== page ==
It all started when I realized I'd spun a good bit more warp than I needed for my yard of Jorvík 1307. I thought I should probably try some other weft with it so I'd have a sample for teaching aids.
I should say here that I have a good-sized collection of samples I use as visual aids when discussing various weaving concepts, structures, treatments, and colors. They're mostly offcuts from larger projects. Once in a while, though, I weave something specifically for use as a teaching sample. Jorvík 1307 was turning out to be the occasion for doing that again.
I looked through my stash of handspun worsted yarn in appropriate fibers—Icelandic, Manx Laoghtan, Shetland. I noticed I had a fairish quantity of Shetland singles yarn in the 0.6mm diameter range, some Z-spun and some S-spun. The yarn size was in the zone for Jorvík textiles, although not dead-on accurate for any of them when combined with the pre-existing 0.4mm warp. But the Z-Z versus Z-S textile divide has been on my mind since I first read Lise Bender Jørgensen's work on spin direction nearly 25 years ago. Here by happenstance I had an opportunity to experiment with it at period-correct setts using period-correct yarns. I decided I'd weave some of the warp off with each of the two types of yarns so I would have an example of two cloths sharing the same sett, with the same size and fiber type of weft yarn but differing in their direction of spin.
Partly as a relief from the attentive work I'd put into making the first part of the textile as correct as I could, I decided to beat this part of the textile by instinct, until it looked and felt "right." Purely subjective! The 17-18 picks per inch of Jorvík 1307 was too loose for this smaller weft. I didn't count my picks, but I worked hard to beat evenly, especially when it came to matching the beat I'd used in the S section when it became time to weave the Z section. Overall the weaving went speedily and without incident. I did not notice anything to differentiate the ways the two yarns behaved as weft.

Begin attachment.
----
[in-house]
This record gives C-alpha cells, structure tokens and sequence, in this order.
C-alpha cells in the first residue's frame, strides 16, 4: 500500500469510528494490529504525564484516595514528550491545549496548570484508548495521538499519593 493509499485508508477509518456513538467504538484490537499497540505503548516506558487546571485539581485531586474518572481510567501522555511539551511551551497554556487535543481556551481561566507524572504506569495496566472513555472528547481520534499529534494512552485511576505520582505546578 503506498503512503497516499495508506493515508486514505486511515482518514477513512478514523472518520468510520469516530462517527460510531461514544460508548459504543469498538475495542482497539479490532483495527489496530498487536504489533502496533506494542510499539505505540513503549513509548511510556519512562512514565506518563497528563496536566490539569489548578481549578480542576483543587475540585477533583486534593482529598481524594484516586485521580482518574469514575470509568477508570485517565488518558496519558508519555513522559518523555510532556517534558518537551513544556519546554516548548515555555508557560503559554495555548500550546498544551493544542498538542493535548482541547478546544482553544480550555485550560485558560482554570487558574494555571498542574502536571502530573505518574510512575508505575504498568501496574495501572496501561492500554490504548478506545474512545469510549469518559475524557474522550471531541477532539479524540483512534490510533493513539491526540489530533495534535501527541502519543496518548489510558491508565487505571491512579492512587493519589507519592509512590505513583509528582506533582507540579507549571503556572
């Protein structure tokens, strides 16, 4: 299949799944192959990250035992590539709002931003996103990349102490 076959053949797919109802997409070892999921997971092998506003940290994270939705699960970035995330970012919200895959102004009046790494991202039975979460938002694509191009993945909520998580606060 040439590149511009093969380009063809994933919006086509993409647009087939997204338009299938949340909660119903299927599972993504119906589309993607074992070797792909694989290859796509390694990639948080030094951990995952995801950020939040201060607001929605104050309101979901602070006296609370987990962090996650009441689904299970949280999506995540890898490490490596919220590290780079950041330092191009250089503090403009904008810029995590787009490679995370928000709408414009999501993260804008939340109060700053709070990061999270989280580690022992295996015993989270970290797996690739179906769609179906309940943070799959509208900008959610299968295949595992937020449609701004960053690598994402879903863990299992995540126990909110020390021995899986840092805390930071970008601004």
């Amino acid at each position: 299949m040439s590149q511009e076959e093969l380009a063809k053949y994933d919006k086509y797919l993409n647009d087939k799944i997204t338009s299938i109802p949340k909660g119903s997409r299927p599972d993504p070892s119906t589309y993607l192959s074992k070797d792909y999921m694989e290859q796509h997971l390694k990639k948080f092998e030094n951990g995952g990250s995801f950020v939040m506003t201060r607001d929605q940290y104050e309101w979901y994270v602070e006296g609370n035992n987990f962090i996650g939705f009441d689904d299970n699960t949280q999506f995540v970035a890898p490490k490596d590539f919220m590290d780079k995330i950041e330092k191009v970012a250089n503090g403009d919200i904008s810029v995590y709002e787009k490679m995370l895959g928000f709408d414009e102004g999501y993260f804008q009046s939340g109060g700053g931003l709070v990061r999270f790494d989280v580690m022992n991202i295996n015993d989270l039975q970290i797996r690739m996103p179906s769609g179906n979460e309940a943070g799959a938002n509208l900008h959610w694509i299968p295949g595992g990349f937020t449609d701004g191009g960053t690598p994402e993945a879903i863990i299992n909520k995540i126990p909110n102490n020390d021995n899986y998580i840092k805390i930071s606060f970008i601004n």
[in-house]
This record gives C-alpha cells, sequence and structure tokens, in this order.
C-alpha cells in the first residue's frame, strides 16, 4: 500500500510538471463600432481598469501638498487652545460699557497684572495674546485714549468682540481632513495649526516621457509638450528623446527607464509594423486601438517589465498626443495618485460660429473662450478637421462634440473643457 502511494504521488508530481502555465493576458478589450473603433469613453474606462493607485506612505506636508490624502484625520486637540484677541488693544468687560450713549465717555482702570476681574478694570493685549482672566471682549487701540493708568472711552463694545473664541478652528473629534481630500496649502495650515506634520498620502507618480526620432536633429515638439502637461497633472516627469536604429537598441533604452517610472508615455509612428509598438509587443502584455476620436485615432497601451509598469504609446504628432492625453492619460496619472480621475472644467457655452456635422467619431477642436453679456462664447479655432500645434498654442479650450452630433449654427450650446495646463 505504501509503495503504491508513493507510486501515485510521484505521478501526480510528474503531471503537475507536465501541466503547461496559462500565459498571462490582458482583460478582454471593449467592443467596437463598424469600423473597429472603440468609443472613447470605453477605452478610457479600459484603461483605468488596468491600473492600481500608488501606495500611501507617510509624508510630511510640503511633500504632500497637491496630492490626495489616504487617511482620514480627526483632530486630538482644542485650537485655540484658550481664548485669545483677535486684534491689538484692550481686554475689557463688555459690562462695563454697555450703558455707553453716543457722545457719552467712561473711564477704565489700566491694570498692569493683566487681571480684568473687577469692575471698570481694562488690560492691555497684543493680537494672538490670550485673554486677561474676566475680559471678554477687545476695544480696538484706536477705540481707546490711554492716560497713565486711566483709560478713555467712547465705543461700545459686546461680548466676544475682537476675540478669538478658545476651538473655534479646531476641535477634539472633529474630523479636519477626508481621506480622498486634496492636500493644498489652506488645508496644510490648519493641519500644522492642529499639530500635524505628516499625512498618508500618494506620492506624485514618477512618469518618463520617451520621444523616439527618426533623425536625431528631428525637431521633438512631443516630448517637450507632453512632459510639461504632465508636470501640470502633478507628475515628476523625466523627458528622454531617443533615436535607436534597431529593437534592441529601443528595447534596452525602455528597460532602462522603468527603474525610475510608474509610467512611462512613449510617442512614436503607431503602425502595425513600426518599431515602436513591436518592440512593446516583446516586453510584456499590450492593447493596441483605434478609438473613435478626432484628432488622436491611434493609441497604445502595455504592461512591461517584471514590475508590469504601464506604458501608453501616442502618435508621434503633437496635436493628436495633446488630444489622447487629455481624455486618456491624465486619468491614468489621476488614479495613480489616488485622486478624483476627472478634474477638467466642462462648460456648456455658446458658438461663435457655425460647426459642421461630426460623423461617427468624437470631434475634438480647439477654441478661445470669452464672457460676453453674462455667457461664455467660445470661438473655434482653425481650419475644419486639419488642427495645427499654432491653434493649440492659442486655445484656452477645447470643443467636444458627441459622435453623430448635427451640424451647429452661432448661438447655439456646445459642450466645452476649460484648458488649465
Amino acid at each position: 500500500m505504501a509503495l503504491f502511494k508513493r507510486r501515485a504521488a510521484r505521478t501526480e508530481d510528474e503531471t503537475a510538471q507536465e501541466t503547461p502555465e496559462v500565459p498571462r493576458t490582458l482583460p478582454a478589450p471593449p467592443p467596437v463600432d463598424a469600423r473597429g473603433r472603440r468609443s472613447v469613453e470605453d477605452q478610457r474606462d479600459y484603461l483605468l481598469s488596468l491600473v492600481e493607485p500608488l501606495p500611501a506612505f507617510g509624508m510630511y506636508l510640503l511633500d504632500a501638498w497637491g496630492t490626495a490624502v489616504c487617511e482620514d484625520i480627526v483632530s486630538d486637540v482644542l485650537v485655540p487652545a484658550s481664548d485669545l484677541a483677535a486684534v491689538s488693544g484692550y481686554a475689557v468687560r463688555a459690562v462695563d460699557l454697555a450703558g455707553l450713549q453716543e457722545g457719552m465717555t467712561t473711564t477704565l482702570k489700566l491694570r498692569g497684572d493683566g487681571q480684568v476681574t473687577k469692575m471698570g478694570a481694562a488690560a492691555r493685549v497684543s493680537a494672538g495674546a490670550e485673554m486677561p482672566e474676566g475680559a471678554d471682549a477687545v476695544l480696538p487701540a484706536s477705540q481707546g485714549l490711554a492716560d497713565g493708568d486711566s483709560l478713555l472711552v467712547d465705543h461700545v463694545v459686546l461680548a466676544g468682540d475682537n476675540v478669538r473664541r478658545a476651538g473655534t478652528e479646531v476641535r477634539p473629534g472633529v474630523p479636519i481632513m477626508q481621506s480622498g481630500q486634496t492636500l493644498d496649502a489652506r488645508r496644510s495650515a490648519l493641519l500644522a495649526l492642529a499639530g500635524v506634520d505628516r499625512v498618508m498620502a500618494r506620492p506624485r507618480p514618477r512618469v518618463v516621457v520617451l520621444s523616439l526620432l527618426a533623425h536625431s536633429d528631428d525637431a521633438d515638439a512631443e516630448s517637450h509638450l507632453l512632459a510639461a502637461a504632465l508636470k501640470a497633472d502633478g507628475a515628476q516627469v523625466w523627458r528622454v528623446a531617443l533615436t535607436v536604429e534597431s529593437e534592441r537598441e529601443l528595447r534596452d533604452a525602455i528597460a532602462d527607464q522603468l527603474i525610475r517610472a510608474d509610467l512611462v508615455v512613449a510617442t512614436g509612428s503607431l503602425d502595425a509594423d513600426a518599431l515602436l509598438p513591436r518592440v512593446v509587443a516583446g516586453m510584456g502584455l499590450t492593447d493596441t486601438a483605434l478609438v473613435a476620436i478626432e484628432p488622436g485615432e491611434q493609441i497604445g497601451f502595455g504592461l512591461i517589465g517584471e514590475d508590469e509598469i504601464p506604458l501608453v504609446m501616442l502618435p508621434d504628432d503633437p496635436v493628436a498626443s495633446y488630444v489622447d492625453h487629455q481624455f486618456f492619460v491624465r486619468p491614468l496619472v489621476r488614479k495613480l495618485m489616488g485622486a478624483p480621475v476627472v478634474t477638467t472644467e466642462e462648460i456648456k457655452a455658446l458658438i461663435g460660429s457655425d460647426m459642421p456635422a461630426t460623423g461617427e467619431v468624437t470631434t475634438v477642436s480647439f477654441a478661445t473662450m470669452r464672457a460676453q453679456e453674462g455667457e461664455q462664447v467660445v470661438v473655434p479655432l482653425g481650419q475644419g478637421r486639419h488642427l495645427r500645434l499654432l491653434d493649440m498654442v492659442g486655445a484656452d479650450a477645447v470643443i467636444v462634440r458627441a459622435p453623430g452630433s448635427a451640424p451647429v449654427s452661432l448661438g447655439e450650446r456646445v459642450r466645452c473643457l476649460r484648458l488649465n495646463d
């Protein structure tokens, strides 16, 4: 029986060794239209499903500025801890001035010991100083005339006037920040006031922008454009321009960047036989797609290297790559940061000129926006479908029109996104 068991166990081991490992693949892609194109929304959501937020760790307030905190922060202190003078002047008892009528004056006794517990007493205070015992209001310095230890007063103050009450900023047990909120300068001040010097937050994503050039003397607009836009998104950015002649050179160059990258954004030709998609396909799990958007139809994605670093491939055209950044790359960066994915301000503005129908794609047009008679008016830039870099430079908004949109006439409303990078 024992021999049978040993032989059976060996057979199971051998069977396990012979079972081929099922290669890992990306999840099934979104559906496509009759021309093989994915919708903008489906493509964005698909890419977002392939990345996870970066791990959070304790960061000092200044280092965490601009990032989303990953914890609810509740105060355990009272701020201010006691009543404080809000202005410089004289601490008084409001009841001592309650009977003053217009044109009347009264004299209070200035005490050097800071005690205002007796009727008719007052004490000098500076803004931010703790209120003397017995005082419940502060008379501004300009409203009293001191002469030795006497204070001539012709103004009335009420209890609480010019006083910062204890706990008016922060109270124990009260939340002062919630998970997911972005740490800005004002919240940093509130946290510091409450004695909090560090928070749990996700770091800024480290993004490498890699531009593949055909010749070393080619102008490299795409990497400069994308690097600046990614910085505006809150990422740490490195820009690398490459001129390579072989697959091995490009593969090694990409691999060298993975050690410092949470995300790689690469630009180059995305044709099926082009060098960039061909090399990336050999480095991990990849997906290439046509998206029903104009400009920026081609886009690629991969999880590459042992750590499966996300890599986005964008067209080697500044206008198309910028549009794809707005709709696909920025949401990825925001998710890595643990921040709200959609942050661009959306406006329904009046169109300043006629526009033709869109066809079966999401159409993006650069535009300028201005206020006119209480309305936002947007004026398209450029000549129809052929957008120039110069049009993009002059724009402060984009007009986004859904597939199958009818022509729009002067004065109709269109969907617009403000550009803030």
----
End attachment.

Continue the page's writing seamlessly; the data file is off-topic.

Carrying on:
It was difficult to get a good representative photo of the section woven with S-spun weft. This washed-out shot (taken on the loom) shows the texture more clearly than any of the others I took. You can make out the lozenges, but they're indistinct.
When I switched to the Z-spun weft, the structure was immediately more clear. Here's a shot taken off-loom that shows mostly the Z-spun weft area.
|Transition from S-spun weft (below) to Z-spun weft (above)|
Here's a better shot of them both together.
|Z-spun weft at top, S-spun weft at bottom|
After finishing, the S-spun section of the cloth has about 27 picks per inch, while the Z-spun section has only 25 picks per inch. I am at a loss to know whether this result stems from my having failed to beat precisely across different portions of the warp or from some property of the weft yarns themselves.
I have let some other string geeks (mostly spinners) play with the finished cloth to see what they thought. Everyone agrees that the Z-Z textile shows the weave structure most clearly. That could explain why so many broken lozenge twills are woven with Z yarns in both systems. If you're going to go to the trouble of knitting heddles for and then weaving a broken lozenge, I should think you'd want your work to be noticed!
But if that's the case, then why would Z-S broken lozenge twills even exist? The answer to that question may have something to do not with appearance, but with handling.
The Z-S textile, like the Jorvík 1307 one, gives a thick and cushy impression. Everything about it seems like it's smooshed a little more together, from the pick count to its appearance and handling. It's more limp, less dynamic than the Z-Z textile. It reminds me of a tablet-woven band with alternating threading: the twists cancel each other out, leaving the textile neutral. The Z-Z textile responds more quickly to movement, which gives it a more lively hand.
Refreshing my memory about the numbers and distributions of Z-S broken lozenge twills will be a research pleasure. Perhaps it will even lead to some practical conclusions, or at least a testable hypothesis. But for production purposes I will probably stick as much as I can to Z-Z spun twills, since I enjoy the look and dynamism of them. Also, my Z yarns are much better spun than my S yarns!